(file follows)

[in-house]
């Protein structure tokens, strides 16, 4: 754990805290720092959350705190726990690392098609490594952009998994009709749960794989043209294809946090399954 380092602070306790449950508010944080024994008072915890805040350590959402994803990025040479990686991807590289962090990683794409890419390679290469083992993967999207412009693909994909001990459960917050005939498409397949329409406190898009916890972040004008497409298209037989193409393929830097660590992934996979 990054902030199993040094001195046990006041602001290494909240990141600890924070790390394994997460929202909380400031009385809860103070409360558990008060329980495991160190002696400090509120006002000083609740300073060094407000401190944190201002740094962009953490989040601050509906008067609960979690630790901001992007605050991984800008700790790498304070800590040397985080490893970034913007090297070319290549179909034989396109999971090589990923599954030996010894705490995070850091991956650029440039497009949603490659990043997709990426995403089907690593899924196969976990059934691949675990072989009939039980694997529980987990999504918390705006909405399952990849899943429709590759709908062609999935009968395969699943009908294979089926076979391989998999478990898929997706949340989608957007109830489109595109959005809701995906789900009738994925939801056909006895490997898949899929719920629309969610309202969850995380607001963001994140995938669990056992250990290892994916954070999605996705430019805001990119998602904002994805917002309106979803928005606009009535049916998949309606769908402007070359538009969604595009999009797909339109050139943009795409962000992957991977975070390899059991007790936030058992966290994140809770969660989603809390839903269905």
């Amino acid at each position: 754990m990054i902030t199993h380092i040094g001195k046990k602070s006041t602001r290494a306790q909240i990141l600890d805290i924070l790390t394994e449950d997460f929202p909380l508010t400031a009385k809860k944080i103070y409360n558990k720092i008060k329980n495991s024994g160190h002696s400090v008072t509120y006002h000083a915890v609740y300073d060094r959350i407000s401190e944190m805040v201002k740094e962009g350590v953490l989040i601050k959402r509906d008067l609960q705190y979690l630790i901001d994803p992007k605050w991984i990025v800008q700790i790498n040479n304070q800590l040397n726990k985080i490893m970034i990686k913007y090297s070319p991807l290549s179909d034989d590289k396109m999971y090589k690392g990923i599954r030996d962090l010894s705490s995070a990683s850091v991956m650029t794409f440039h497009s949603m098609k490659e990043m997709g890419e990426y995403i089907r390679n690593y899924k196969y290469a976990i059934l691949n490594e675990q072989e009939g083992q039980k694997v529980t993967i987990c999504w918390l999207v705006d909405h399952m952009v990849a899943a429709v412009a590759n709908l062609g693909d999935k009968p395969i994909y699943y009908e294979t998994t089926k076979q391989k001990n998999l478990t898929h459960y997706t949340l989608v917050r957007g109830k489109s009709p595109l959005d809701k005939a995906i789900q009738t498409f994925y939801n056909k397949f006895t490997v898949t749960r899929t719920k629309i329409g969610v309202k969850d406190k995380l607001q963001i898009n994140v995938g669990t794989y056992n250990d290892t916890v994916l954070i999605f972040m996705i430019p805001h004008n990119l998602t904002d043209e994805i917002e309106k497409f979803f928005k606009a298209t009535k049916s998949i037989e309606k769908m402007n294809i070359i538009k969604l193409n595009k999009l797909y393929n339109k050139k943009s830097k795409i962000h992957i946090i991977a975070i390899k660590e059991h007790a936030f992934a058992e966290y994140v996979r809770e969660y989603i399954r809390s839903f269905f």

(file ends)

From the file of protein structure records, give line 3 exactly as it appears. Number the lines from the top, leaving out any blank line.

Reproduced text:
């Amino acid at each position: 754990m990054i902030t199993h380092i040094g001195k046990k602070s006041t602001r290494a306790q909240i990141l600890d805290i924070l790390t394994e449950d997460f929202p909380l508010t400031a009385k809860k944080i103070y409360n558990k720092i008060k329980n495991s024994g160190h002696s400090v008072t509120y006002h000083a915890v609740y300073d060094r959350i407000s401190e944190m805040v201002k740094e962009g350590v953490l989040i601050k959402r509906d008067l609960q705190y979690l630790i901001d994803p992007k605050w991984i990025v800008q700790i790498n040479n304070q800590l040397n726990k985080i490893m970034i990686k913007y090297s070319p991807l290549s179909d034989d590289k396109m999971y090589k690392g990923i599954r030996d962090l010894s705490s995070a990683s850091v991956m650029t794409f440039h497009s949603m098609k490659e990043m997709g890419e990426y995403i089907r390679n690593y899924k196969y290469a976990i059934l691949n490594e675990q072989e009939g083992q039980k694997v529980t993967i987990c999504w918390l999207v705006d909405h399952m952009v990849a899943a429709v412009a590759n709908l062609g693909d999935k009968p395969i994909y699943y009908e294979t998994t089926k076979q391989k001990n998999l478990t898929h459960y997706t949340l989608v917050r957007g109830k489109s009709p595109l959005d809701k005939a995906i789900q009738t498409f994925y939801n056909k397949f006895t490997v898949t749960r899929t719920k629309i329409g969610v309202k969850d406190k995380l607001q963001i898009n994140v995938g669990t794989y056992n250990d290892t916890v994916l954070i999605f972040m996705i430019p805001h004008n990119l998602t904002d043209e994805i917002e309106k497409f979803f928005k606009a298209t009535k049916s998949i037989e309606k769908m402007n294809i070359i538009k969604l193409n595009k999009l797909y393929n339109k050139k943009s830097k795409i962000h992957i946090i991977a975070i390899k660590e059991h007790a936030f992934a058992e966290y994140v996979r809770e969660y989603i399954r809390s839903f269905f």